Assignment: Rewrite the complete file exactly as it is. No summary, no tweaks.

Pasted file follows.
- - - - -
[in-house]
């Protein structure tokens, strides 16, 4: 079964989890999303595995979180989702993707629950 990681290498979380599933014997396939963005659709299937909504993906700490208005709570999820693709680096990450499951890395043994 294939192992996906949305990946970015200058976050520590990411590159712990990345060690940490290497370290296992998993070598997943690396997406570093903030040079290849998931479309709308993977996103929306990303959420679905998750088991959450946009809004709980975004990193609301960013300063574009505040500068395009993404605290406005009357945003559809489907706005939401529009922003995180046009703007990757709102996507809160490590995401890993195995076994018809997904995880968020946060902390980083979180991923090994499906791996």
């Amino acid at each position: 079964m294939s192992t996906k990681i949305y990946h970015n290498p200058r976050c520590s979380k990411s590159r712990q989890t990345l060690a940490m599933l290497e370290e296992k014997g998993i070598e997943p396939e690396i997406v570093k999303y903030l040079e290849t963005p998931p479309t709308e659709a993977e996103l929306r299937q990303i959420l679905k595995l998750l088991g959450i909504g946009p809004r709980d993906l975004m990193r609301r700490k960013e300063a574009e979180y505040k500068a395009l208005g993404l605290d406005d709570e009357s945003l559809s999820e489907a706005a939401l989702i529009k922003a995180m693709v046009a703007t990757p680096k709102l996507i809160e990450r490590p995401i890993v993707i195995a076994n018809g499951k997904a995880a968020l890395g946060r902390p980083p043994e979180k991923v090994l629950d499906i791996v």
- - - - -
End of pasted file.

[in-house]
């Protein structure tokens, strides 16, 4: 079964989890999303595995979180989702993707629950 990681290498979380599933014997396939963005659709299937909504993906700490208005709570999820693709680096990450499951890395043994 294939192992996906949305990946970015200058976050520590990411590159712990990345060690940490290497370290296992998993070598997943690396997406570093903030040079290849998931479309709308993977996103929306990303959420679905998750088991959450946009809004709980975004990193609301960013300063574009505040500068395009993404605290406005009357945003559809489907706005939401529009922003995180046009703007990757709102996507809160490590995401890993195995076994018809997904995880968020946060902390980083979180991923090994499906791996």
């Amino acid at each position: 079964m294939s192992t996906k990681i949305y990946h970015n290498p200058r976050c520590s979380k990411s590159r712990q989890t990345l060690a940490m599933l290497e370290e296992k014997g998993i070598e997943p396939e690396i997406v570093k999303y903030l040079e290849t963005p998931p479309t709308e659709a993977e996103l929306r299937q990303i959420l679905k595995l998750l088991g959450i909504g946009p809004r709980d993906l975004m990193r609301r700490k960013e300063a574009e979180y505040k500068a395009l208005g993404l605290d406005d709570e009357s945003l559809s999820e489907a706005a939401l989702i529009k922003a995180m693709v046009a703007t990757p680096k709102l996507i809160e990450r490590p995401i890993v993707i195995a076994n018809g499951k997904a995880a968020l890395g946060r902390p980083p043994e979180k991923v090994l629950d499906i791996v």